Gender fluidity and awareness is an important topic to talk with your child about, no matter their age. It’s almost easier to talk to them about gender the younger they are, as they haven’t necessarily learned any preconceived notions related to it yet. These discussions and talks can seem a little daunting, but your children will gain a better understanding the sooner you talk with them.

All About Respect

You’ll want to explain to your children what gender means to you, and what it means to others. You can teach them everything you know about gender, or at least as much as you want to discuss with them, depending on their age. If you feel like you don’t have a lot of knowledge on certain areas, such as Pride Parade, do your research. Dive deeply into these topics so you can better talk with your child and answer questions that may arise. Letting them decide on their own what gender means to them will help keep a more open mind. The main goal you should have in mind when discussing gender should be centered around respect. That no matter what or how you feel gender should mean, another person may think it’s different or identify separately, but that’s alright. Every person should still receive respect no matter their gender or how they identify themselves.  


What can be an easier learning experience for some children are scenarios. It’s an easy way for them to gain a deeper emotional response to the way actions can affect others, and how words can hurt. Ask them scenarios about certain situations where they may be the one getting ridiculed or perceived as “different”. Let them understand and feel those emotions, and figure out how they can avoid making those same assumptions about others. Understanding how easily they or another can misconstrue situations or beliefs can help them see when it happens in the real world, and act accordingly.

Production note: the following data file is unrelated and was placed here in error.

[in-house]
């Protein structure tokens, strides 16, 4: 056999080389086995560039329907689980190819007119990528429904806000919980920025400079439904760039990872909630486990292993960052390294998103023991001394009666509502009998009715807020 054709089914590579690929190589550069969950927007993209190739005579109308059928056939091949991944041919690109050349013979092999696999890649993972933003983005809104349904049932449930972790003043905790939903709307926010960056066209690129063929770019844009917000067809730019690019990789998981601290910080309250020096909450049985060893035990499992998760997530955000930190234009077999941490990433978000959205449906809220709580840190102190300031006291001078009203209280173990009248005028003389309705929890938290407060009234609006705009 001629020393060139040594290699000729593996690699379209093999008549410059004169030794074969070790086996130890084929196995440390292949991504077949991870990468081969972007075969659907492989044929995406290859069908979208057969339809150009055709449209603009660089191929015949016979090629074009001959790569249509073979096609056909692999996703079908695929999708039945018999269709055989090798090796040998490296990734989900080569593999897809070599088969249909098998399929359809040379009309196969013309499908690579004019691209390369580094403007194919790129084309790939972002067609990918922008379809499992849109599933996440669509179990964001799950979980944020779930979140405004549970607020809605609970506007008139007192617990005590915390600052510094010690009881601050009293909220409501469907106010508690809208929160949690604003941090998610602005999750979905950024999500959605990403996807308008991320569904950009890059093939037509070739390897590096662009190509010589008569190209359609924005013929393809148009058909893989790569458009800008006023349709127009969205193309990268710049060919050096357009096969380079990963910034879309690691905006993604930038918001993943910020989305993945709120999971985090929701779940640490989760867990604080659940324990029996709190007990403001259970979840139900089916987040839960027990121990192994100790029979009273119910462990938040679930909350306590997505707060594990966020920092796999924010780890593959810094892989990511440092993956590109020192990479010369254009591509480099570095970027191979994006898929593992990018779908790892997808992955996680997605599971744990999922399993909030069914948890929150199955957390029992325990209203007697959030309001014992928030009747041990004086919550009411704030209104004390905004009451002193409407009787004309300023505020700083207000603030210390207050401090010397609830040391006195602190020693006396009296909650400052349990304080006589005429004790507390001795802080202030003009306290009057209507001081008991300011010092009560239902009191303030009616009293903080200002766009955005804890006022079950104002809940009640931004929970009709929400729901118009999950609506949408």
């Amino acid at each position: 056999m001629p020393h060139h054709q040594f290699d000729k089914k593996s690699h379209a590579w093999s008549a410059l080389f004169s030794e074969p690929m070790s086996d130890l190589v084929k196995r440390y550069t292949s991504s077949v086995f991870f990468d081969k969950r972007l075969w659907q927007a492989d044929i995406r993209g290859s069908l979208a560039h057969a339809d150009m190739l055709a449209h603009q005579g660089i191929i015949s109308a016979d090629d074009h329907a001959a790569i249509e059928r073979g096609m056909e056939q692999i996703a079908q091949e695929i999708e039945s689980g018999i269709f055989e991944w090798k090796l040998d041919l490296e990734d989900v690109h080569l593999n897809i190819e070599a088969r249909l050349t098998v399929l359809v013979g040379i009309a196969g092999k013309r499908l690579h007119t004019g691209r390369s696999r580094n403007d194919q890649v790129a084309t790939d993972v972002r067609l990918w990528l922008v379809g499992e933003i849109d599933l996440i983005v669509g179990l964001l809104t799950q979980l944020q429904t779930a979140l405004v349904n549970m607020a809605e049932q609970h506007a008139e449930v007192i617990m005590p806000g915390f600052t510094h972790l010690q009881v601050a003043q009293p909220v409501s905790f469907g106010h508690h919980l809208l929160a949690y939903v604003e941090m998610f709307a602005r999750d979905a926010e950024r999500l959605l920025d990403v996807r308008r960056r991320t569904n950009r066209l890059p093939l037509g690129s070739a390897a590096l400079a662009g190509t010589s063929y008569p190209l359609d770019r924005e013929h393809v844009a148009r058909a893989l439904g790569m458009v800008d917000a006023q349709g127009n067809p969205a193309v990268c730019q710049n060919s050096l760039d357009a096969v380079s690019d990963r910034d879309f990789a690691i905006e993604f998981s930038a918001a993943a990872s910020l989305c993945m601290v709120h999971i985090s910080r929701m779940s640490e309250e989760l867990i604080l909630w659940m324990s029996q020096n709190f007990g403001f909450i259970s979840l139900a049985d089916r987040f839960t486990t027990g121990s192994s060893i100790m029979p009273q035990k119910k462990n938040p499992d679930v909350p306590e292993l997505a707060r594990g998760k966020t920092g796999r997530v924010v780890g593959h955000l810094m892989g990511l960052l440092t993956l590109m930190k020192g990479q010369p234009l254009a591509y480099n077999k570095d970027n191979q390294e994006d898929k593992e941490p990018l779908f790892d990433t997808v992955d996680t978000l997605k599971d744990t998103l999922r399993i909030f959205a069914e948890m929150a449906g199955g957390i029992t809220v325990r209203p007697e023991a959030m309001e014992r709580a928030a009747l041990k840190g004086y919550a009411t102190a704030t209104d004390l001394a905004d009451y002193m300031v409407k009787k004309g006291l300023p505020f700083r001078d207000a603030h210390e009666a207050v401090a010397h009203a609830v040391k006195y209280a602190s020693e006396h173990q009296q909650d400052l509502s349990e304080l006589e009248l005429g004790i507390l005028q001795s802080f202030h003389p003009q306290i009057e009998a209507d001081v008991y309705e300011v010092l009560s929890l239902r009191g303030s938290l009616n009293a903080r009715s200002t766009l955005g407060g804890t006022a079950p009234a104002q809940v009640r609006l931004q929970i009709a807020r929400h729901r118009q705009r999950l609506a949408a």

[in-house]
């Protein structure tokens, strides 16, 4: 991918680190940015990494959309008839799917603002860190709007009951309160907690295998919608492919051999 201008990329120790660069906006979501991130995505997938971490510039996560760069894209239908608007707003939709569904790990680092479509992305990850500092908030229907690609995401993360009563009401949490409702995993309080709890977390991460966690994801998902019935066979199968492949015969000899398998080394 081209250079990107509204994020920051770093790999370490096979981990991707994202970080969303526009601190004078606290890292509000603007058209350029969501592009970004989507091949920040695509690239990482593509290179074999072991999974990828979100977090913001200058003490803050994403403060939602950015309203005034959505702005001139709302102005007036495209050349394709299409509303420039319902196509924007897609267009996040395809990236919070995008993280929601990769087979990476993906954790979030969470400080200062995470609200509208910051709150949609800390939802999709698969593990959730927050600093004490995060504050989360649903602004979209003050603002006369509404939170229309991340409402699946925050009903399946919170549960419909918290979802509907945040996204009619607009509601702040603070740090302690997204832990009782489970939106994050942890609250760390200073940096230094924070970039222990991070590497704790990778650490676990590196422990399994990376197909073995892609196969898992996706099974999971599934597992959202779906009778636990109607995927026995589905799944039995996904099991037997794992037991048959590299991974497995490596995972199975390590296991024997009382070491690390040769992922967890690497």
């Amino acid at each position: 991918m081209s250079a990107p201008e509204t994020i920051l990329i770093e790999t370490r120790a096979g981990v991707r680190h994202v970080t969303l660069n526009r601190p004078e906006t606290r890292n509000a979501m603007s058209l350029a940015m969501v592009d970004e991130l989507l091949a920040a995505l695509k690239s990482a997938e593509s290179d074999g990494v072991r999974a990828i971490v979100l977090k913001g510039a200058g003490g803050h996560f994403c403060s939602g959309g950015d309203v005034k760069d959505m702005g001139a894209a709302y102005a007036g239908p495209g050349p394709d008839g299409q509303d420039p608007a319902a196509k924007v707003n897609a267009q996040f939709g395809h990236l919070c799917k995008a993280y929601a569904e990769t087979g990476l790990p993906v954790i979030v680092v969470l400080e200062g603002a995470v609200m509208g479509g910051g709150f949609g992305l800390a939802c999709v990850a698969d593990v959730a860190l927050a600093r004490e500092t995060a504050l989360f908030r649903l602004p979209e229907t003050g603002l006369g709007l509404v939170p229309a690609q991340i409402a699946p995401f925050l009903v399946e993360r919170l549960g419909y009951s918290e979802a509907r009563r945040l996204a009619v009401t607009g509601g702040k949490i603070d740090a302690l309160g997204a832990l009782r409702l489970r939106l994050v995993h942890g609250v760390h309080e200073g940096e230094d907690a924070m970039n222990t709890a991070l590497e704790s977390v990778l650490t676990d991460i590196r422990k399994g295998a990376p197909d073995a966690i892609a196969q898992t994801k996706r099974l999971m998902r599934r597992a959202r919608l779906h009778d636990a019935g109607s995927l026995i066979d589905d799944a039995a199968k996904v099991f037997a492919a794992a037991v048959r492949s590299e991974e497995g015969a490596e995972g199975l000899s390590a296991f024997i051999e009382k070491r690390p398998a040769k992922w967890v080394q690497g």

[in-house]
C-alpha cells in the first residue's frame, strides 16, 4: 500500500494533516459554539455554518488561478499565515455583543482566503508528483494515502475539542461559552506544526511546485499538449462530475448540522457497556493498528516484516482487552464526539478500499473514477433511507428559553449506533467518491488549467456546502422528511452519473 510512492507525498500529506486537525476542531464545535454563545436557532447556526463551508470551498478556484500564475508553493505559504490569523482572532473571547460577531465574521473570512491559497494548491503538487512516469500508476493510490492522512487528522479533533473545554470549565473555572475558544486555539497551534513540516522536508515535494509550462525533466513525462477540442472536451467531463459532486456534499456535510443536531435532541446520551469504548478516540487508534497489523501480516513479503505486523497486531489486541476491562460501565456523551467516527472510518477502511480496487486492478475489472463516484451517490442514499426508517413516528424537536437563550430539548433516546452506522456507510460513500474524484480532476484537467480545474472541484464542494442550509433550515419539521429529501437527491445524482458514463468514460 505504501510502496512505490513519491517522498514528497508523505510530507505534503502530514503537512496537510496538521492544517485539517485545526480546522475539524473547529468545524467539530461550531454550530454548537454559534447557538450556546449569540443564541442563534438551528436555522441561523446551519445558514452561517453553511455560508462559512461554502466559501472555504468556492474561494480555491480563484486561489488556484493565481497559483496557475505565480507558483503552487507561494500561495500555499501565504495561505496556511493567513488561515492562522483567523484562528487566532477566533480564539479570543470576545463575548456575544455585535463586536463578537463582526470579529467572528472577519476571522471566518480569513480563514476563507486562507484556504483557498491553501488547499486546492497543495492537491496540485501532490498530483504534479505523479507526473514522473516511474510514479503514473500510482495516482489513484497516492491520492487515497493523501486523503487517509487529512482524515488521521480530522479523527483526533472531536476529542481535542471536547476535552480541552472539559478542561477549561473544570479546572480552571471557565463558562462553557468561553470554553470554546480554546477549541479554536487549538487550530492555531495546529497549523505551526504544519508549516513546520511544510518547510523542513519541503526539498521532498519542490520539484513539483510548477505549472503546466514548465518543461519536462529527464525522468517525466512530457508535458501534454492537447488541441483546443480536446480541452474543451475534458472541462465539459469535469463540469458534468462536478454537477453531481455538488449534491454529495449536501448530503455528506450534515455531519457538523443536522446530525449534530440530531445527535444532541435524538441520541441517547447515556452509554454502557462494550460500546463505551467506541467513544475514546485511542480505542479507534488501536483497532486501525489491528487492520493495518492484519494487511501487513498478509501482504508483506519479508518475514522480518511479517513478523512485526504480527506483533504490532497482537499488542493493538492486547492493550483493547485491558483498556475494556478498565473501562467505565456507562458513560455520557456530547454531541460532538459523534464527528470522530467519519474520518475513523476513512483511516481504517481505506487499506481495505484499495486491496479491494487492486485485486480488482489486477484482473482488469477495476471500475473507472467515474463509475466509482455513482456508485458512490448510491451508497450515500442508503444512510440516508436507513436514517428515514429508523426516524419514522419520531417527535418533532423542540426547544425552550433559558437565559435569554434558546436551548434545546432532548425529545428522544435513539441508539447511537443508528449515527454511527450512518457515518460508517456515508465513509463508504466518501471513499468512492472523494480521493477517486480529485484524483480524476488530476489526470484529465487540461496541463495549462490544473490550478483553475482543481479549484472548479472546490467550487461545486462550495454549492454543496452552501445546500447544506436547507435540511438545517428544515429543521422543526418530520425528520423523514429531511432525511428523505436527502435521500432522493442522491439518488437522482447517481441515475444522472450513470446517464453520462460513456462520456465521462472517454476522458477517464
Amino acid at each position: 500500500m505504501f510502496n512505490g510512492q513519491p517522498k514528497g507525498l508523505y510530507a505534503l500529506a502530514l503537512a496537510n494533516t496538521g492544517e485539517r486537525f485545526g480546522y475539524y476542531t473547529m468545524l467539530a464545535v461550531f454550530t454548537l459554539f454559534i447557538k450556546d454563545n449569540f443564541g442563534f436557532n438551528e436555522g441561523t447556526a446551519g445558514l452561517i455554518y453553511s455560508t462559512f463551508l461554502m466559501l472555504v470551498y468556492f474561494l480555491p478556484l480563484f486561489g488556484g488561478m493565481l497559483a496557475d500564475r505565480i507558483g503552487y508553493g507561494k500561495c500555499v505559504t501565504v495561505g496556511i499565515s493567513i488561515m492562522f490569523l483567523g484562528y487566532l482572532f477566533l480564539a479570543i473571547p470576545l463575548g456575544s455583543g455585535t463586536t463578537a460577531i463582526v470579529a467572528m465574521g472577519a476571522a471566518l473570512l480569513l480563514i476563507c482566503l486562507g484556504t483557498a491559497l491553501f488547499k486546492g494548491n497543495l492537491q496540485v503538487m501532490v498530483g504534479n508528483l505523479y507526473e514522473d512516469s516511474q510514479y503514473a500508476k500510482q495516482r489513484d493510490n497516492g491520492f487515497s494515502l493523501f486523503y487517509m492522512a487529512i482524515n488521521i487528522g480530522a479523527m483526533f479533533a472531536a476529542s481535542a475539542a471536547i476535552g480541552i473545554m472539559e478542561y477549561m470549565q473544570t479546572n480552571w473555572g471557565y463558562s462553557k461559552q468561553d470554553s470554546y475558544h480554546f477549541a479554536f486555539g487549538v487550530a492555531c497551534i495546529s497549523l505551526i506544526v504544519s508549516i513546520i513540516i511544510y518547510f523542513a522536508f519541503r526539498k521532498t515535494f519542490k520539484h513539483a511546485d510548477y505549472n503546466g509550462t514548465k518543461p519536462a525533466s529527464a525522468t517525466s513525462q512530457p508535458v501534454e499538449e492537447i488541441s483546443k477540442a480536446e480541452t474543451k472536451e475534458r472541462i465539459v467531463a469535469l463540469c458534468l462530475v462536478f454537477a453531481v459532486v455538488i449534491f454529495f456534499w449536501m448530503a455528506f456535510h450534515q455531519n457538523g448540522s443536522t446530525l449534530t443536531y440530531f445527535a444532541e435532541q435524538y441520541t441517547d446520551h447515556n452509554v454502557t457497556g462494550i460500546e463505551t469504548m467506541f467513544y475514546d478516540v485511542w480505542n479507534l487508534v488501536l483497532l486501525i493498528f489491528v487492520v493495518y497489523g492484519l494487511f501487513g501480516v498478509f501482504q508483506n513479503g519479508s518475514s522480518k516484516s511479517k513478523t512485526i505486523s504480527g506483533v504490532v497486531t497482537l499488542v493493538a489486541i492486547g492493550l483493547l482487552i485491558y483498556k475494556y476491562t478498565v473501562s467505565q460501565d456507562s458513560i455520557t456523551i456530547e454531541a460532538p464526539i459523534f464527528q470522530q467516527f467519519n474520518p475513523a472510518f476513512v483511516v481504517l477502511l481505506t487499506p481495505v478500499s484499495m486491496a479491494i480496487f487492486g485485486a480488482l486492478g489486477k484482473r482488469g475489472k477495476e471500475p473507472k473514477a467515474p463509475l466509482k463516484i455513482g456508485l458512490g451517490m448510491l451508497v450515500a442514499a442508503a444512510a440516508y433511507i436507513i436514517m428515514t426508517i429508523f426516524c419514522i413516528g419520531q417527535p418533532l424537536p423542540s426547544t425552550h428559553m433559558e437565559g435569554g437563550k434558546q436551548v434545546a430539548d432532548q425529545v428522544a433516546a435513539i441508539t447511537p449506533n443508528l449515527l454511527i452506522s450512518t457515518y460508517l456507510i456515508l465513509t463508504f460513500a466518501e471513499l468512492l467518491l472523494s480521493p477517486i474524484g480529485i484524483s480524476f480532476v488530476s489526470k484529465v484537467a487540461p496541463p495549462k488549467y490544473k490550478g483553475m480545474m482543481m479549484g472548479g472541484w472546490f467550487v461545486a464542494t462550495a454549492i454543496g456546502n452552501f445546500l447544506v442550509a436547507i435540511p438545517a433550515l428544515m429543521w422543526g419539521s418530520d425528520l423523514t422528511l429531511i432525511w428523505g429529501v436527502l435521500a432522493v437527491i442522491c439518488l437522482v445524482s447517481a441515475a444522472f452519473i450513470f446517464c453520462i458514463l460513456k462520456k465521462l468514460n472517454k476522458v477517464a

Being There for Your Child

Talking with your child about gender at an early age can help them better understand their own gender as well. They’ll feel more comfortable coming to you for discussions and advice than if they haven’t had any discussions previously. They may not have any questions at all about their own gender, but that doesn’t mean they won’t come to you with questions in the future. Having multiple conversations about gender identity while they grow up will also help. It will continually leave the door open for any kind of discussion, and give them the freedom to talk about anything now and later down the road.  

Katie Kyzivat